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Campbell Macpherson: Are provider BDMs any use to you?


Which business development managers do you regard as trusted business advisers and which ones are simply target-carrying mouth-pieces for the provider’s marketing messages?

How many BDMs understand what it is like to be an entrepreneurial business owner?

How many genuinely understand your business model, priorities, aspirations and concerns? How many possess the business acumen and consulting skills to make a significant difference to your business?

Phil Pilgrim, the founder of a fee-based advice business in Australia (and one of my key business partners in our ‘Clients for Life’ programme), speaks openly of how this has already played out Downunder.

“Of the swarms of BDMs that would get into my diary, perhaps two out of 10 provided me with any real value; and this was never product information. The ones I would see again were those who were able to provide me with real insight to help me improve my business.”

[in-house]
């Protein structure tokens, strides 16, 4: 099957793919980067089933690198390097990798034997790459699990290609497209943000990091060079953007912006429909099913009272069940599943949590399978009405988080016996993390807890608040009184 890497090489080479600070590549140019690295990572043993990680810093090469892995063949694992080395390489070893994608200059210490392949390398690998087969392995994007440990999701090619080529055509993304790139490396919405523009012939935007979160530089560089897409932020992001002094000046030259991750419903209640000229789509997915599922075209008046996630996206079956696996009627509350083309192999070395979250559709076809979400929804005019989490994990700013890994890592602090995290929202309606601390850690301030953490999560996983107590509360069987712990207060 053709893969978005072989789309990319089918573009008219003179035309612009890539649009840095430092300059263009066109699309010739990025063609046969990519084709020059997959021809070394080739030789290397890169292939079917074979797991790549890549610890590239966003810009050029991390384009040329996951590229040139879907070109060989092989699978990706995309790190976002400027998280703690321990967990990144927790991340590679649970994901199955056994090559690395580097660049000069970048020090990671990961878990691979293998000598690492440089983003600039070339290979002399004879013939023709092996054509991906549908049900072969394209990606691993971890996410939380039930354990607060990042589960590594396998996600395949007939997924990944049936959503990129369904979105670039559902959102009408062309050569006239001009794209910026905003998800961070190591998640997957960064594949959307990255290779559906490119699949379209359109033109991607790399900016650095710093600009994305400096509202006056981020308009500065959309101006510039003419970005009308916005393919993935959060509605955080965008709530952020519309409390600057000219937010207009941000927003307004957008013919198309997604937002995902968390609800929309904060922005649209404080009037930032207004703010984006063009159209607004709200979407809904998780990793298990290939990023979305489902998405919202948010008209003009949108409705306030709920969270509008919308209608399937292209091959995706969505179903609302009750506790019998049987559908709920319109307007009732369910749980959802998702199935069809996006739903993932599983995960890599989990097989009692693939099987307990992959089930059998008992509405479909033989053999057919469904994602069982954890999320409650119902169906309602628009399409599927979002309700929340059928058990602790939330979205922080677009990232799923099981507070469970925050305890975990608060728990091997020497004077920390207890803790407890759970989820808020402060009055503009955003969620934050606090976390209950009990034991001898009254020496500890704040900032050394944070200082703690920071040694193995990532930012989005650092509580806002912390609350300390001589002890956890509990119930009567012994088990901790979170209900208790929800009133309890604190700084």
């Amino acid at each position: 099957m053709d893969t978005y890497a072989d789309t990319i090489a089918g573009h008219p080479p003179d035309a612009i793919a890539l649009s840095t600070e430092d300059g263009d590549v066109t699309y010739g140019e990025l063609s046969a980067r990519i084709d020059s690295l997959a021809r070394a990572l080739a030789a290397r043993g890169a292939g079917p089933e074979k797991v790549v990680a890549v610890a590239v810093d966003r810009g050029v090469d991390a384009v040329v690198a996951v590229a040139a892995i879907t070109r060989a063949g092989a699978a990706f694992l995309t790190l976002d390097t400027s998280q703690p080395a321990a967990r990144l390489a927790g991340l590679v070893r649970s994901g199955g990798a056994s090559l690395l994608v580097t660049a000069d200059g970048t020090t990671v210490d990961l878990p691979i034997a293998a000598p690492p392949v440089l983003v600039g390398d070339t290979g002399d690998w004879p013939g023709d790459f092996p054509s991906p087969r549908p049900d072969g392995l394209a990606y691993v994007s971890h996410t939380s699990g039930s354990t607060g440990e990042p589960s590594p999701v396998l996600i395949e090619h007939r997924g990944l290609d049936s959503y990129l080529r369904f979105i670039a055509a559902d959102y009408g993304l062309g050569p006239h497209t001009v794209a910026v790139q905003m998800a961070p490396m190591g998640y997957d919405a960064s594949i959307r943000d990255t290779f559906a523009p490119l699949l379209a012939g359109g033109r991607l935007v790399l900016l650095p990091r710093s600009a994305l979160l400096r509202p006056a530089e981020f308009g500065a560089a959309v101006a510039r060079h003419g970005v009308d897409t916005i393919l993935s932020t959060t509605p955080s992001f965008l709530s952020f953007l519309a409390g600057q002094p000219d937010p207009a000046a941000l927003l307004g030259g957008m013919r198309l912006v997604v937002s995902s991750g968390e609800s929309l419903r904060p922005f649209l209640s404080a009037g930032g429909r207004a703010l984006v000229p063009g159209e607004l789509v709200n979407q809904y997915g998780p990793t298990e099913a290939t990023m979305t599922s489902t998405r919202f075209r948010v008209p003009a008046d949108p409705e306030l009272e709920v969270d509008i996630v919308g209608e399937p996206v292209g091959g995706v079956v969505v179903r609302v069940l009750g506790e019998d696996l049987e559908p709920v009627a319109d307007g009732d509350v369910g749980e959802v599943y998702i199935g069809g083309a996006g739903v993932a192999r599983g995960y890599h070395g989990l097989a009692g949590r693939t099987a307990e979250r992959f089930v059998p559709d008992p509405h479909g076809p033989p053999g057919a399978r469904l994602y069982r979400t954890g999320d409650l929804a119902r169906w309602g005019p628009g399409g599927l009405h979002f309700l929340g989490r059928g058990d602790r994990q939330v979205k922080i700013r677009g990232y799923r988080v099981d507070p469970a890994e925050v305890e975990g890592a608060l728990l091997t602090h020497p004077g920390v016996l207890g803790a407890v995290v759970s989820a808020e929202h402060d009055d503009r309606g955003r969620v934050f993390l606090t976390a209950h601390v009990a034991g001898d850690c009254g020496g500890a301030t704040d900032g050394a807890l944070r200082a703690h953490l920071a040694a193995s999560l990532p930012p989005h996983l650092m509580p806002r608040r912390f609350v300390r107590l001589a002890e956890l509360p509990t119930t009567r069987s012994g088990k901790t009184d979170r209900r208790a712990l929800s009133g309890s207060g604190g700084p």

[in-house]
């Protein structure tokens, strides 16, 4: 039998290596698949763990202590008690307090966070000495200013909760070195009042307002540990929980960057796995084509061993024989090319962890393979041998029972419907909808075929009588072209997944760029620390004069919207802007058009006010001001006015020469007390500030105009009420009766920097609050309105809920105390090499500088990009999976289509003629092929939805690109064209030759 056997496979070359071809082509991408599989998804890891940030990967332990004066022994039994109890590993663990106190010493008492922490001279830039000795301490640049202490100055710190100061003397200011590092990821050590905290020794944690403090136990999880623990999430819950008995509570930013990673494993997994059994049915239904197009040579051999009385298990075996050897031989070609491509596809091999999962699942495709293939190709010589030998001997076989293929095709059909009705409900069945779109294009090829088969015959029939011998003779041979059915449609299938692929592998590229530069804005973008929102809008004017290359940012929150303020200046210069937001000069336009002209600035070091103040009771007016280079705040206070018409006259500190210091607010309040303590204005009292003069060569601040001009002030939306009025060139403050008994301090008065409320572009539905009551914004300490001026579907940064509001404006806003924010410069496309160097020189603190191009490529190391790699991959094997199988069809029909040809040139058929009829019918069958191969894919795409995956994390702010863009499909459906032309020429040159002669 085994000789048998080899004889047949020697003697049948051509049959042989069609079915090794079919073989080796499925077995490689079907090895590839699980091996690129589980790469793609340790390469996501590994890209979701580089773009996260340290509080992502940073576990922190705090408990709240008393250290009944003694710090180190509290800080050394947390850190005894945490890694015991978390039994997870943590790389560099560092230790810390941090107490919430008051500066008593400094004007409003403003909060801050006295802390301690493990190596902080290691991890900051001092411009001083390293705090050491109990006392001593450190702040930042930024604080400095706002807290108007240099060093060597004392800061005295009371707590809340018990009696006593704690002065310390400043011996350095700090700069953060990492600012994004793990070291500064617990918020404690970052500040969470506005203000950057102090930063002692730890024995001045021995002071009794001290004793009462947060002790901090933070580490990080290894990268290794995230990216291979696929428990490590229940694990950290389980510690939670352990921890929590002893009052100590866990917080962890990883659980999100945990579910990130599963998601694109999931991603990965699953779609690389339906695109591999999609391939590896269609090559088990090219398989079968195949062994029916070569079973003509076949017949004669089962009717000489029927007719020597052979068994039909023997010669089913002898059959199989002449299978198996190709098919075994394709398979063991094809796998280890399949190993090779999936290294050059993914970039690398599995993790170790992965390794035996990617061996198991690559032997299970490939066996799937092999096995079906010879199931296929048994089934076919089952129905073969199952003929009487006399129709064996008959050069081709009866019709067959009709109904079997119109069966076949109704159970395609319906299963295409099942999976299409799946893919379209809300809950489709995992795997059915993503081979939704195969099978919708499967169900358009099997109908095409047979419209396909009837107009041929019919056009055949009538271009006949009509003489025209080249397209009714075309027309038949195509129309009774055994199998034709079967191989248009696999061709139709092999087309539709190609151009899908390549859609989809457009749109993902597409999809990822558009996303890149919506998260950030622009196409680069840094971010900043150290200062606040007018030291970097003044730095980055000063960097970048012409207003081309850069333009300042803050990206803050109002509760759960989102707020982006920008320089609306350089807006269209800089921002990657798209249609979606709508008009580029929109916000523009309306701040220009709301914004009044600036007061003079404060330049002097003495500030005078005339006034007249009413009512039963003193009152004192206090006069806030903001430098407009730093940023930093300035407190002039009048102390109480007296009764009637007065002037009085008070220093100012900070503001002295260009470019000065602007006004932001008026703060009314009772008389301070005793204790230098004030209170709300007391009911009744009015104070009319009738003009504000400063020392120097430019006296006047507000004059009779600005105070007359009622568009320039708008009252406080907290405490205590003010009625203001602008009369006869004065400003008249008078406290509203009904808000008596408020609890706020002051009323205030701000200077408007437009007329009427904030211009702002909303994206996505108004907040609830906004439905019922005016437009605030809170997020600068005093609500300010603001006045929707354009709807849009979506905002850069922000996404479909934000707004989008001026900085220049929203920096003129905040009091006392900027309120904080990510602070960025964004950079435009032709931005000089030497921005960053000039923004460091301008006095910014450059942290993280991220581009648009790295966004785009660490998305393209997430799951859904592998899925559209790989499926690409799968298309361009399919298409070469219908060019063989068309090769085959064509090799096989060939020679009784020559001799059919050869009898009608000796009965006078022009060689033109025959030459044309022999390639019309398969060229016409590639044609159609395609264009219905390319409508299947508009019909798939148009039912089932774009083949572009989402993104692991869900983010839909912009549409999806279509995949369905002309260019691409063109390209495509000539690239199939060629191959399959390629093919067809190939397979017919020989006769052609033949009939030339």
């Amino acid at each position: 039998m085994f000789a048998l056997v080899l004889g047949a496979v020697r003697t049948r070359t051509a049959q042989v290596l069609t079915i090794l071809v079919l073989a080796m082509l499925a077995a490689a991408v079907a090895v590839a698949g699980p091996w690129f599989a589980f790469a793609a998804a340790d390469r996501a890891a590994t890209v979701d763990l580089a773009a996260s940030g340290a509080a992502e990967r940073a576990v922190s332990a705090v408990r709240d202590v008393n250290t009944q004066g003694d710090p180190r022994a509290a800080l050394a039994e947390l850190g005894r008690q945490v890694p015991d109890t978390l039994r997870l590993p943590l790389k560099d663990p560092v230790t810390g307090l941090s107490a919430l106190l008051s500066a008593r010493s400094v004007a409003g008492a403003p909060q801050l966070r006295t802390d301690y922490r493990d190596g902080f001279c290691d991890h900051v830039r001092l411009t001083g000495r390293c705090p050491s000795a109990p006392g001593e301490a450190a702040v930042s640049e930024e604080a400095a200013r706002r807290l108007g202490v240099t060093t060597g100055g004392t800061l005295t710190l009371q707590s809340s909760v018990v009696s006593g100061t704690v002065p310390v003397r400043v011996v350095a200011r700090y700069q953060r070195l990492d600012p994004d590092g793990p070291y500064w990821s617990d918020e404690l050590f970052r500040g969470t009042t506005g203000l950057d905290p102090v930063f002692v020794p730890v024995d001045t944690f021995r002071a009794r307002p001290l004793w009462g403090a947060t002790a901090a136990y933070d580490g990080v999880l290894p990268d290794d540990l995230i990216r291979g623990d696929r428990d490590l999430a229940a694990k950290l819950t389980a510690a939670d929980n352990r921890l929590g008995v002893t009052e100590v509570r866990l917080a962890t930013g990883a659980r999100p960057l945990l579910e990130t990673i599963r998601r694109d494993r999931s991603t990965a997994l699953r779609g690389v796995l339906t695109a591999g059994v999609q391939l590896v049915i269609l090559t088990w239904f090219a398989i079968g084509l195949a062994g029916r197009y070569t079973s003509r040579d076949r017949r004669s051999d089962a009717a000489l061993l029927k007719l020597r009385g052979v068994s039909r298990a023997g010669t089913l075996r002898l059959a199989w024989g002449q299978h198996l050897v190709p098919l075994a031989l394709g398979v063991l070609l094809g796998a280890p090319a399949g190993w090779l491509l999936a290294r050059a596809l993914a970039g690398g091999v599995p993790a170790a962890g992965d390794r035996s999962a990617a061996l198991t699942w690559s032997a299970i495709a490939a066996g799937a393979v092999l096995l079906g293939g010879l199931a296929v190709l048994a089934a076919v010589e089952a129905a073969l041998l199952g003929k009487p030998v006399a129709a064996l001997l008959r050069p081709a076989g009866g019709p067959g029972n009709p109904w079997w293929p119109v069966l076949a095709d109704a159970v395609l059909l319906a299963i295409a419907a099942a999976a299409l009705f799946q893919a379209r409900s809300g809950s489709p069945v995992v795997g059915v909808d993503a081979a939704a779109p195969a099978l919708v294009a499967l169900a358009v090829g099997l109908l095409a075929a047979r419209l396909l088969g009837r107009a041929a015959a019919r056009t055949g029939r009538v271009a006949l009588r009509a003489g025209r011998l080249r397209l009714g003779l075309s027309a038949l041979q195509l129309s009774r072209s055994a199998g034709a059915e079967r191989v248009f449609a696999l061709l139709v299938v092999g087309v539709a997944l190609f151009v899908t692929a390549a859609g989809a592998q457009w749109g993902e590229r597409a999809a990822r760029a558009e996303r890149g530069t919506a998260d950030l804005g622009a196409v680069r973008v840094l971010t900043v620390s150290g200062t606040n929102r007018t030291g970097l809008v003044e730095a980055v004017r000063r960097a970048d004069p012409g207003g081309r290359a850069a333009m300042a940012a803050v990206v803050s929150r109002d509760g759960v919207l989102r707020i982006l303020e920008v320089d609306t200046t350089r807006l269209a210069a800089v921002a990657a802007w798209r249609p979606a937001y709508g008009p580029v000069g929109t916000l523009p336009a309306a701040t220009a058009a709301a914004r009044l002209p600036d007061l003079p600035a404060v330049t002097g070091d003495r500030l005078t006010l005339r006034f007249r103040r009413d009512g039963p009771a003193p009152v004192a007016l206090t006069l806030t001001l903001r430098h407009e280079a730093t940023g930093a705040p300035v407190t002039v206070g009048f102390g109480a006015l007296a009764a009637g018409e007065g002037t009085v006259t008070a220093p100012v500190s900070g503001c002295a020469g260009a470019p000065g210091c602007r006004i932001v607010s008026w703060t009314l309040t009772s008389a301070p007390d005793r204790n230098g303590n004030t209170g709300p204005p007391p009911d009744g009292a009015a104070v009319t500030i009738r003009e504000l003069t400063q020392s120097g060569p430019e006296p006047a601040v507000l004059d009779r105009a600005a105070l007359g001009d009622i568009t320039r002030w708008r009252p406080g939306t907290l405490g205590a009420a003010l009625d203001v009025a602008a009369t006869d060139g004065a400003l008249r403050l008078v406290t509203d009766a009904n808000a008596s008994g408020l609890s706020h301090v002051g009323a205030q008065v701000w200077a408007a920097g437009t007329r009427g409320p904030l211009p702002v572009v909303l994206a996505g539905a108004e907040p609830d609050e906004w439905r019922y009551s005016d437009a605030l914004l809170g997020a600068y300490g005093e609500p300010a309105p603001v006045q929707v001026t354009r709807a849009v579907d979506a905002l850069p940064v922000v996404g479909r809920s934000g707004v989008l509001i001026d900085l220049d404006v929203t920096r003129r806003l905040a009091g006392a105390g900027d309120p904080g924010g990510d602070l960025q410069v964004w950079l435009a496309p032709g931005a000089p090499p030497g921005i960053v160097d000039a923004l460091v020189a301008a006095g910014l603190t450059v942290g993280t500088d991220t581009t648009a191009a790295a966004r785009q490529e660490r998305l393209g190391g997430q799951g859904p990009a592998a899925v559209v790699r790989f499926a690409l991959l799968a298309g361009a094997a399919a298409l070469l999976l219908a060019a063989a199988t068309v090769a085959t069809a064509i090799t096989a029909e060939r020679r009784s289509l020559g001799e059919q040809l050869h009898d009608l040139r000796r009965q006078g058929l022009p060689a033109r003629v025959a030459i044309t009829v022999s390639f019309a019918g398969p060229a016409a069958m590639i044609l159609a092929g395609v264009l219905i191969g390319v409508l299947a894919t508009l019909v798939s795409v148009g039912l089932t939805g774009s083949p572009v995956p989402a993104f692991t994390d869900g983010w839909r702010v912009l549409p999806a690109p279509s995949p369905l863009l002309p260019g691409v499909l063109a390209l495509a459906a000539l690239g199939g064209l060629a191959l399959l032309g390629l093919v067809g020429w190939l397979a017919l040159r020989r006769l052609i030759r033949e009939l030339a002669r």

For the days of product-centric, transaction selling are over.

In the good old days, sales directors could rely on large expense budgets and charismatic sales people to attract business from financial advisers. But today’s advisers and wealth managers are demanding a different type of relationship with their providers; the transactional, “always be closing” sales approach needs to be replaced with a consultative style of strategic account management.

Today’s BDMs need to be revenue-generating business consultants and consummate relationship managers. But most important of all, they need to realise that it is the adviser’s business that they are being paid to develop.

The providers who will succeed will be the ones who focus on helping advisers to build highly successful businesses.